Over the last year, you may have noticed short visuals looping on your Spotify Now Playing screen. This is what they’re calling the “Spotify Canvas” – the album artwork for the streaming age. For a while now they were exclusively available to major labels but recently Spotify announced that they were unlocking it for all artists. So if you haven’t already, you can get one now!
I’m happy to announce that I’ve now added “Spotify Canvas” as an extra to my lyric video production services. If you already have your Spotify Canvas, you can skip to the next step to see how you can publish it.
As for those who like to do it themselves, the basic setup and procedure of Spotify Canvas production is similar to my YouTube video rendering settings. The key difference is that we want to set the project up in a 9:16 vertical aspect ratio instead of a 16:9 horizontal one. Spotify guidelines recommend a minimum of 720p but I recommend going for 1080×1920 just to be on the safe side, as most mobile devices nowadays have a higher native resolution.
The duration of a Spotify Canvas has to be between 3 to 8 seconds. I recommend using up all 8 of those precious seconds in order to make the loop more subtle and make the most out of the medium. Especially if you’re going to be using about one of those seconds for a fade or glitch-type effect to blend in the loop & transition back to the start of the visual.
If you get an error when uploading your canvas, try making the loop just a split second shorter. Spotify seems to not like it when it’s exactly 8 seconds long, but cutting it down even by half a second will solve this issue.
When it comes to text, Spotify says if used, they have to be relevant to the track. That means links, call-to-action, hashtags, or social media handles are not allowed. Bear in mind that Spotify Canvas is not about blatant self-promotion but building branding. Think of it as more of a long-term investment in your artistic image. At a time when where we’re bombarded with clickbait and hashtags all day long, I think it was a really good move to dedicate these 8 seconds entirely to art.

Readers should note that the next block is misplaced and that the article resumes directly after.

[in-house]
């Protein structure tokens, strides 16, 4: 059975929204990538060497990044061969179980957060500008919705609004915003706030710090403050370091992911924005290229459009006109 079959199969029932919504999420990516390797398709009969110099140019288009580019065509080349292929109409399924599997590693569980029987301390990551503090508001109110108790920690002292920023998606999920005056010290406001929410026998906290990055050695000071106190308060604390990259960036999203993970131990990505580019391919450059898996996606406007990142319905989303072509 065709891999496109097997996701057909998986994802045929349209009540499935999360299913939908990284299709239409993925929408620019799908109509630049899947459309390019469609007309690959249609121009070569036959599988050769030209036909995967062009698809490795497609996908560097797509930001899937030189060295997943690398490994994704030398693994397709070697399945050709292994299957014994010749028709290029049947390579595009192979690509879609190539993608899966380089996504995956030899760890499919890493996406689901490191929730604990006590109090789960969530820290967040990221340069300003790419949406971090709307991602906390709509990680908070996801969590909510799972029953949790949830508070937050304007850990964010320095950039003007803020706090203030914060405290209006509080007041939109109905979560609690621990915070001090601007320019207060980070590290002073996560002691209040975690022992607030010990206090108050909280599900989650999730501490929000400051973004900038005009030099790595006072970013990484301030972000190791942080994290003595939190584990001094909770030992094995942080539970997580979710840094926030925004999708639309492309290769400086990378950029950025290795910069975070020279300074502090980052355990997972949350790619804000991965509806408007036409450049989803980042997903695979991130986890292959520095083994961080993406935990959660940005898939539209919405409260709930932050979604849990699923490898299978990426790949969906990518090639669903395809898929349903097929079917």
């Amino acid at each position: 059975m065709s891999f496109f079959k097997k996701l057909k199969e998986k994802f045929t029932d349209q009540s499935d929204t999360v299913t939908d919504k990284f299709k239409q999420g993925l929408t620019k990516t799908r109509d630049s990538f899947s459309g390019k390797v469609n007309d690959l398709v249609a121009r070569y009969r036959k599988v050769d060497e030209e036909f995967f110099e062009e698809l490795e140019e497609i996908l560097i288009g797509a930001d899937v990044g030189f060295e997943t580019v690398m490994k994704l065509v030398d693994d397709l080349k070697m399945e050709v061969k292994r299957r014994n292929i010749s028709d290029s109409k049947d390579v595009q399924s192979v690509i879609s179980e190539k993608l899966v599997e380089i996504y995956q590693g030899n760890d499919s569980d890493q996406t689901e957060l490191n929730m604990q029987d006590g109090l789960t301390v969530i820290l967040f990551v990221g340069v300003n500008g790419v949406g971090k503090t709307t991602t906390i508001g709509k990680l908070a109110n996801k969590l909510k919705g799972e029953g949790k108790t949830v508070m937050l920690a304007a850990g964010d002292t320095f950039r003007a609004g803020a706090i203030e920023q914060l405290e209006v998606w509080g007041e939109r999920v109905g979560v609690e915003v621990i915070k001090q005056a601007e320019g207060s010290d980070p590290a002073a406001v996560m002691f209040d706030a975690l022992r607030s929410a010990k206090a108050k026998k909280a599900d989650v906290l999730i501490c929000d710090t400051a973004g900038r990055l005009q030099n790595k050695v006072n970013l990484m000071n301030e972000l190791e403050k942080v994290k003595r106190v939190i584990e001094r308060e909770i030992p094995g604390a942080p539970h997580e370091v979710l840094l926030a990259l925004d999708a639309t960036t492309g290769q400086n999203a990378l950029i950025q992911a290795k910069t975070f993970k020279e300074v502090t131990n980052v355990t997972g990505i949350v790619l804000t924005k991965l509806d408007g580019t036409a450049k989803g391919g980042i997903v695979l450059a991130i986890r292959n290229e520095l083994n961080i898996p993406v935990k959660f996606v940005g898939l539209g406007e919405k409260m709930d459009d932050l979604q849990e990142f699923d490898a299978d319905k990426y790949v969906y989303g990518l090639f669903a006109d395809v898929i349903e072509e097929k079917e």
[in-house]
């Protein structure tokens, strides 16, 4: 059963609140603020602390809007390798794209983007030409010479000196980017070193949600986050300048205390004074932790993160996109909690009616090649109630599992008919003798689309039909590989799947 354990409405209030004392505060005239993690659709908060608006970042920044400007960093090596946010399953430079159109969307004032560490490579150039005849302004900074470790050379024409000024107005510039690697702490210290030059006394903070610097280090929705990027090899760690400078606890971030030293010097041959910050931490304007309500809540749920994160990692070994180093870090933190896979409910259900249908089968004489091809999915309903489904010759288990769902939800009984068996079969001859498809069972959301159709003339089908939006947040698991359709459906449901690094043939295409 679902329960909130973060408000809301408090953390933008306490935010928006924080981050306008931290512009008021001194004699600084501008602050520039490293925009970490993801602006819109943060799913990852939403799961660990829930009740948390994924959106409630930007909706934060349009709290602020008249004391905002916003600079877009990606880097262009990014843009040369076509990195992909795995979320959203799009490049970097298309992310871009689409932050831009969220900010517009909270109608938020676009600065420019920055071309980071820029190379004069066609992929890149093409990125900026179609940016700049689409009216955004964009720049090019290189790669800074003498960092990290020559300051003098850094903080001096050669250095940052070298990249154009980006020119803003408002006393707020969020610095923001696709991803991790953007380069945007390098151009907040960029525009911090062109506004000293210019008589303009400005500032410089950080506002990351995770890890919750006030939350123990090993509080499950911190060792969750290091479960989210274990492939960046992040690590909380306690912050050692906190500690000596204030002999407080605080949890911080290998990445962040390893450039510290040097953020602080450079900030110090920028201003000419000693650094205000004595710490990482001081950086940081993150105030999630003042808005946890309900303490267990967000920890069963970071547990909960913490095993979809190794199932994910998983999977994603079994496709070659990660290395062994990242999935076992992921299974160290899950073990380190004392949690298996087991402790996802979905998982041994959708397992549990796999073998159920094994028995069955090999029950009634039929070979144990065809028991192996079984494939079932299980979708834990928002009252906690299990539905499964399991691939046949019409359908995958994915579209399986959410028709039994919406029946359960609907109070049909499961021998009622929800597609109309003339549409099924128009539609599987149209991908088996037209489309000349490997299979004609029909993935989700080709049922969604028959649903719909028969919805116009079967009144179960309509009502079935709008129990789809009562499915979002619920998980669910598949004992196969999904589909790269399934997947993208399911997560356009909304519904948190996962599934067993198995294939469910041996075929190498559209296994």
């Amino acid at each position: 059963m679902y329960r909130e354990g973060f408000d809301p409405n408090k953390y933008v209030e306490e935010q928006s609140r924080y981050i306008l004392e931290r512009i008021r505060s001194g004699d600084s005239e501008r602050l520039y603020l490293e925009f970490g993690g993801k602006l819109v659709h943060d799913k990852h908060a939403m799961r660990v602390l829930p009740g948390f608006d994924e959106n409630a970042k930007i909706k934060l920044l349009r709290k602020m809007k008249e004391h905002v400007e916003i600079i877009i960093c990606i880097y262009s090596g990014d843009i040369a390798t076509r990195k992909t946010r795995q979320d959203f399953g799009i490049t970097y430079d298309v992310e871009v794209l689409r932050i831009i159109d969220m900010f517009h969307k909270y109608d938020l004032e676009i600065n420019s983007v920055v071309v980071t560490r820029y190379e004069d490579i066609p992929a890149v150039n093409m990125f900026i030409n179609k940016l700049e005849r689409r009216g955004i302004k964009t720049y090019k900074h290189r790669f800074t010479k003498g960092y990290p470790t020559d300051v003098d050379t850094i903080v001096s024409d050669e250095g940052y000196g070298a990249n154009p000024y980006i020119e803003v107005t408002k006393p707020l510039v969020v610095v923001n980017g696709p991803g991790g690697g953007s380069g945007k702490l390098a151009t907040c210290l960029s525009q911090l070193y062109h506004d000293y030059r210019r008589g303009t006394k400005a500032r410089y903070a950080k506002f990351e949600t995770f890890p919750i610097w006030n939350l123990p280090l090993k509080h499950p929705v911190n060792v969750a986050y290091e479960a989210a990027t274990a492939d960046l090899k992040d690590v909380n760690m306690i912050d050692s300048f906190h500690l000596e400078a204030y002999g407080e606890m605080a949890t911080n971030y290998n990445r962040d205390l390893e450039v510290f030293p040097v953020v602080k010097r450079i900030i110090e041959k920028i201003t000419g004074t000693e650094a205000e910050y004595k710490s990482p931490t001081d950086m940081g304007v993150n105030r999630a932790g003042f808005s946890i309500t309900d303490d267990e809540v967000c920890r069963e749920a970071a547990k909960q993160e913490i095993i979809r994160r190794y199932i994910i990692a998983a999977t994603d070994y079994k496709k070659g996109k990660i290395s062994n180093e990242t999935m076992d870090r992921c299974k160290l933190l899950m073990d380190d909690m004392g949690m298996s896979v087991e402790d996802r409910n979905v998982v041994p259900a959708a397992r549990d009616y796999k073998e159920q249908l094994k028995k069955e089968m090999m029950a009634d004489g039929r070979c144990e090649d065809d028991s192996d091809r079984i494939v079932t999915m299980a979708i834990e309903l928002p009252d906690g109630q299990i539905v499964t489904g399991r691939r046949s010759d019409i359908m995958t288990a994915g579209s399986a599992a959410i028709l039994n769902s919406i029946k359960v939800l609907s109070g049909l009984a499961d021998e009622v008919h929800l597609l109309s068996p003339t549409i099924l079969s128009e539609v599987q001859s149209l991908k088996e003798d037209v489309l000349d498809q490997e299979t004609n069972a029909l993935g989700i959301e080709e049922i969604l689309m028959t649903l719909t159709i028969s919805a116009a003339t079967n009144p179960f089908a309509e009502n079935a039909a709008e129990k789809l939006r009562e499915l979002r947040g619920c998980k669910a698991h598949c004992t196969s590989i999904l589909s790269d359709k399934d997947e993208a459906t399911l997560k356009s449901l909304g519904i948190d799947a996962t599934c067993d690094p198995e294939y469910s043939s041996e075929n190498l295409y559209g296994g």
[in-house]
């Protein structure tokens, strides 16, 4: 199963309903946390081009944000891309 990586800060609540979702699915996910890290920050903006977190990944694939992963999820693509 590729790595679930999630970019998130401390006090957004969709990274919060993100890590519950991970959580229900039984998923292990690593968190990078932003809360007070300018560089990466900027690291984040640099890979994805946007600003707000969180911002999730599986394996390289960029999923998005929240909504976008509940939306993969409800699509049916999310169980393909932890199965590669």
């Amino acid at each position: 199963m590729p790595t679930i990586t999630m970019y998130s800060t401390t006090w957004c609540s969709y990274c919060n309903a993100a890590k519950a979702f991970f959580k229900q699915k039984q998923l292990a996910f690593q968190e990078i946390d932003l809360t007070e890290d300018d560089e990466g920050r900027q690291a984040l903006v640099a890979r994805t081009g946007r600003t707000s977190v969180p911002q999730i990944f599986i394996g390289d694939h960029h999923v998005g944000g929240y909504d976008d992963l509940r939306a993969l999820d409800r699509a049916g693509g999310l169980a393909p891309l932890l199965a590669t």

Now that you have created your Spotify Canvas, it’s time to actually get it on Spotify. Head on over to your Spotify for Artist account and navigate to the Music tab. If you don’t have an account, then I strongly suggest getting one. It gives you the option to customize your artist page on Spotify and take advantage of the numerous tools Spotify provides including today’s focus, the Spotify Canvas.
Once you’re on the music tab, find the song you’d like to add the Canvas to and click on it. If the song is not yet released, you can find it under the “upcoming” tab. On the top right corner, you should now see the newly featured “Add Canvas” button. Once opened, you’ll have the option to upload and preview your Spotify Canvas. Make sure it looks good then click next and publish it. In my experience, it should be live within a few minutes.
Though this guide is written with the web in mind, the procedure for publishing a Spotify Canvas is exactly the same through the Spotify for Artists mobile app.
I mentioned earlier that the Spotify Canvas is not a direct marketing tool and should not be used for self-promotion. At least not in an obvious way. That said, Spotify does make some interesting claims about tracks that have Canvas added. On a site they dedicated to Spotify Canvas, they advertise that tracks with canvas are 5% more likely to keep playing than a control group, 20% more likely to be added to a playlist, 9% more likely to lead to a visit the artist’s page, 1.4% more likely to be saved to the listener’s library, and perhaps most impressively, a whopping 145% more likely for the song to be shared.
Speaking of sharing, another great advantage of Spotify Canvas is that the tracks that have one will display the canvas instead of a static artwork image when shared to Instagram stories.
Considering how difficult it can be to reach new listeners, doubling the shares of your next release can be a game-changer for artists. This is further supported by artists who are willing to place Facebook Ads for promoting their music on Spotify. And although I think those numbers will probably decline once the new feature charm wears off, I still strongly recommend getting a Spotify Canvas for your releases.